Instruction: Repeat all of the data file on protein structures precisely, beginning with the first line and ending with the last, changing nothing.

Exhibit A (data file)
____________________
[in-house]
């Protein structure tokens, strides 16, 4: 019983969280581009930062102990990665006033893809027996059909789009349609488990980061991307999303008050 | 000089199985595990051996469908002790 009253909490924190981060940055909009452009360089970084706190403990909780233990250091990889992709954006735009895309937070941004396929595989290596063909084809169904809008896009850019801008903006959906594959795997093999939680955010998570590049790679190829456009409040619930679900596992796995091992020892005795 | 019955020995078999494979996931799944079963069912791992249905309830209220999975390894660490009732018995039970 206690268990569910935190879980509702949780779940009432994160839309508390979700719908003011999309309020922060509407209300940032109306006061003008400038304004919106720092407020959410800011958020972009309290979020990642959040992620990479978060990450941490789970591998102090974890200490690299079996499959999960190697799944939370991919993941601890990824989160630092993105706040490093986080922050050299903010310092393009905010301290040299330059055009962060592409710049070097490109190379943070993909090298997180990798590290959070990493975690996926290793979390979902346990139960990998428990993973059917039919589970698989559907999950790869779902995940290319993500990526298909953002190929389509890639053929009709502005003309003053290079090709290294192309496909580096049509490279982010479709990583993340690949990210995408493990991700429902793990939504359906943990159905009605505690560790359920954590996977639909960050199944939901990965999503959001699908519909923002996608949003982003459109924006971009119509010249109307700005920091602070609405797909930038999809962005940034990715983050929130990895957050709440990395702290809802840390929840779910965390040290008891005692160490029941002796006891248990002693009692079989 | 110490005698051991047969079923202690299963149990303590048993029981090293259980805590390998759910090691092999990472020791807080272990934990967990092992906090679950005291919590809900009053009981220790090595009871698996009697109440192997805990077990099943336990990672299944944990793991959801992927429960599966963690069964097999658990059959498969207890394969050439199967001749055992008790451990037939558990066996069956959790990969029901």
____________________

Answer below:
[in-house]
């Protein structure tokens, strides 16, 4: 019983969280581009930062102990990665006033893809027996059909789009349609488990980061991307999303008050 | 000089199985595990051996469908002790 009253909490924190981060940055909009452009360089970084706190403990909780233990250091990889992709954006735009895309937070941004396929595989290596063909084809169904809008896009850019801008903006959906594959795997093999939680955010998570590049790679190829456009409040619930679900596992796995091992020892005795 | 019955020995078999494979996931799944079963069912791992249905309830209220999975390894660490009732018995039970 206690268990569910935190879980509702949780779940009432994160839309508390979700719908003011999309309020922060509407209300940032109306006061003008400038304004919106720092407020959410800011958020972009309290979020990642959040992620990479978060990450941490789970591998102090974890200490690299079996499959999960190697799944939370991919993941601890990824989160630092993105706040490093986080922050050299903010310092393009905010301290040299330059055009962060592409710049070097490109190379943070993909090298997180990798590290959070990493975690996926290793979390979902346990139960990998428990993973059917039919589970698989559907999950790869779902995940290319993500990526298909953002190929389509890639053929009709502005003309003053290079090709290294192309496909580096049509490279982010479709990583993340690949990210995408493990991700429902793990939504359906943990159905009605505690560790359920954590996977639909960050199944939901990965999503959001699908519909923002996608949003982003459109924006971009119509010249109307700005920091602070609405797909930038999809962005940034990715983050929130990895957050709440990395702290809802840390929840779910965390040290008891005692160490029941002796006891248990002693009692079989 | 110490005698051991047969079923202690299963149990303590048993029981090293259980805590390998759910090691092999990472020791807080272990934990967990092992906090679950005291919590809900009053009981220790090595009871698996009697109440192997805990077990099943336990990672299944944990793991959801992927429960599966963690069964097999658990059959498969207890394969050439199967001749055992008790451990037939558990066996069956959790990969029901």